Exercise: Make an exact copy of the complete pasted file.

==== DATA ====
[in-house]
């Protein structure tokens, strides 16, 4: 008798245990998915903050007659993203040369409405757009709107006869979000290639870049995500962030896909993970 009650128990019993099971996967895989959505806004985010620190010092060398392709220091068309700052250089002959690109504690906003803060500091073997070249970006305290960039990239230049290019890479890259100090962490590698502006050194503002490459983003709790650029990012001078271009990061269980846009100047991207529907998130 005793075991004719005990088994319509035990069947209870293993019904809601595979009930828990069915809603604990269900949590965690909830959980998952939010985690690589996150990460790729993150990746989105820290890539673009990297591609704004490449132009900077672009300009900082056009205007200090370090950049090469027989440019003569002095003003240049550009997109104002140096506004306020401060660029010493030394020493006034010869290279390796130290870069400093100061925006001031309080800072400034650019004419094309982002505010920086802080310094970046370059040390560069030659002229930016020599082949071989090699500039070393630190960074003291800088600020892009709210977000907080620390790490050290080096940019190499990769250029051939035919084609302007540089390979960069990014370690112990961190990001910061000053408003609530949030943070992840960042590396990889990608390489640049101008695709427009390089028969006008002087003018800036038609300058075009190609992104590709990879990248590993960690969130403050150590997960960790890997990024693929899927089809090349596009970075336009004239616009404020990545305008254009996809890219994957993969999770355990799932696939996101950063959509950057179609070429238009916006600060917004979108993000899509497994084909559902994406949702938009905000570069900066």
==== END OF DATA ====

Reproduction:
[in-house]
């Protein structure tokens, strides 16, 4: 008798245990998915903050007659993203040369409405757009709107006869979000290639870049995500962030896909993970 009650128990019993099971996967895989959505806004985010620190010092060398392709220091068309700052250089002959690109504690906003803060500091073997070249970006305290960039990239230049290019890479890259100090962490590698502006050194503002490459983003709790650029990012001078271009990061269980846009100047991207529907998130 005793075991004719005990088994319509035990069947209870293993019904809601595979009930828990069915809603604990269900949590965690909830959980998952939010985690690589996150990460790729993150990746989105820290890539673009990297591609704004490449132009900077672009300009900082056009205007200090370090950049090469027989440019003569002095003003240049550009997109104002140096506004306020401060660029010493030394020493006034010869290279390796130290870069400093100061925006001031309080800072400034650019004419094309982002505010920086802080310094970046370059040390560069030659002229930016020599082949071989090699500039070393630190960074003291800088600020892009709210977000907080620390790490050290080096940019190499990769250029051939035919084609302007540089390979960069990014370690112990961190990001910061000053408003609530949030943070992840960042590396990889990608390489640049101008695709427009390089028969006008002087003018800036038609300058075009190609992104590709990879990248590993960690969130403050150590997960960790890997990024693929899927089809090349596009970075336009004239616009404020990545305008254009996809890219994957993969999770355990799932696939996101950063959509950057179609070429238009916006600060917004979108993000899509497994084909559902994406949702938009905000570069900066």